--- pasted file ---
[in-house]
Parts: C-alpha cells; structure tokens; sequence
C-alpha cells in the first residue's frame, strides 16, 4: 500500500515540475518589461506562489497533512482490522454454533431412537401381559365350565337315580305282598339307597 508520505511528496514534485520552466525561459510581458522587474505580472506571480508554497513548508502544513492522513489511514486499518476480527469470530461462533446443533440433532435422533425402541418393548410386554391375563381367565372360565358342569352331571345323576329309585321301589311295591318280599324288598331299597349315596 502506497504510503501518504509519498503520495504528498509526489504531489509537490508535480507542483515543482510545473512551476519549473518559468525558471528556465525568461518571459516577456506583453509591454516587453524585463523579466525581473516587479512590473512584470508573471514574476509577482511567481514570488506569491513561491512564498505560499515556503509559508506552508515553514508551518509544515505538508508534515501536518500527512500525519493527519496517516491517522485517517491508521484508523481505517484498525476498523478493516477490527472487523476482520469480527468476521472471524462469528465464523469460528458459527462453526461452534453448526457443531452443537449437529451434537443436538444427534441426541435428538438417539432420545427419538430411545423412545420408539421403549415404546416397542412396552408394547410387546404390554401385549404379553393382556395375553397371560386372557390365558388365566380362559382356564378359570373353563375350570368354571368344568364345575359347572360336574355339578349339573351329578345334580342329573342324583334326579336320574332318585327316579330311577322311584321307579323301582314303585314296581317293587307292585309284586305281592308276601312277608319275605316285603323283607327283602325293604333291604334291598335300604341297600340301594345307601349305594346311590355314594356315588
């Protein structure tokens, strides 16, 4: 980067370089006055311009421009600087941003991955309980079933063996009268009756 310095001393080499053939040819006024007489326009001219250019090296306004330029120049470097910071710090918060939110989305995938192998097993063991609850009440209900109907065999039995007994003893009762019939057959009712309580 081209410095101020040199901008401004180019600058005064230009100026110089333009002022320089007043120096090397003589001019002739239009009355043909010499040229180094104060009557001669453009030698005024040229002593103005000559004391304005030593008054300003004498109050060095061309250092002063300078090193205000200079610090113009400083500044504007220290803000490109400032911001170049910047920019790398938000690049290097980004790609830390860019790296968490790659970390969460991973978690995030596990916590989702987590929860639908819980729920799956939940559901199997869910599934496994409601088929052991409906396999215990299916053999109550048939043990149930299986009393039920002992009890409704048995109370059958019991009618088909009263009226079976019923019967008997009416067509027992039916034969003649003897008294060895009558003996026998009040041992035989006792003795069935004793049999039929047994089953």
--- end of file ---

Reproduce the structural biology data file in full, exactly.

[in-house]
Parts: C-alpha cells; structure tokens; sequence
C-alpha cells in the first residue's frame, strides 16, 4: 500500500515540475518589461506562489497533512482490522454454533431412537401381559365350565337315580305282598339307597 508520505511528496514534485520552466525561459510581458522587474505580472506571480508554497513548508502544513492522513489511514486499518476480527469470530461462533446443533440433532435422533425402541418393548410386554391375563381367565372360565358342569352331571345323576329309585321301589311295591318280599324288598331299597349315596 502506497504510503501518504509519498503520495504528498509526489504531489509537490508535480507542483515543482510545473512551476519549473518559468525558471528556465525568461518571459516577456506583453509591454516587453524585463523579466525581473516587479512590473512584470508573471514574476509577482511567481514570488506569491513561491512564498505560499515556503509559508506552508515553514508551518509544515505538508508534515501536518500527512500525519493527519496517516491517522485517517491508521484508523481505517484498525476498523478493516477490527472487523476482520469480527468476521472471524462469528465464523469460528458459527462453526461452534453448526457443531452443537449437529451434537443436538444427534441426541435428538438417539432420545427419538430411545423412545420408539421403549415404546416397542412396552408394547410387546404390554401385549404379553393382556395375553397371560386372557390365558388365566380362559382356564378359570373353563375350570368354571368344568364345575359347572360336574355339578349339573351329578345334580342329573342324583334326579336320574332318585327316579330311577322311584321307579323301582314303585314296581317293587307292585309284586305281592308276601312277608319275605316285603323283607327283602325293604333291604334291598335300604341297600340301594345307601349305594346311590355314594356315588
């Protein structure tokens, strides 16, 4: 980067370089006055311009421009600087941003991955309980079933063996009268009756 310095001393080499053939040819006024007489326009001219250019090296306004330029120049470097910071710090918060939110989305995938192998097993063991609850009440209900109907065999039995007994003893009762019939057959009712309580 081209410095101020040199901008401004180019600058005064230009100026110089333009002022320089007043120096090397003589001019002739239009009355043909010499040229180094104060009557001669453009030698005024040229002593103005000559004391304005030593008054300003004498109050060095061309250092002063300078090193205000200079610090113009400083500044504007220290803000490109400032911001170049910047920019790398938000690049290097980004790609830390860019790296968490790659970390969460991973978690995030596990916590989702987590929860639908819980729920799956939940559901199997869910599934496994409601088929052991409906396999215990299916053999109550048939043990149930299986009393039920002992009890409704048995109370059958019991009618088909009263009226079976019923019967008997009416067509027992039916034969003649003897008294060895009558003996026998009040041992035989006792003795069935004793049999039929047994089953």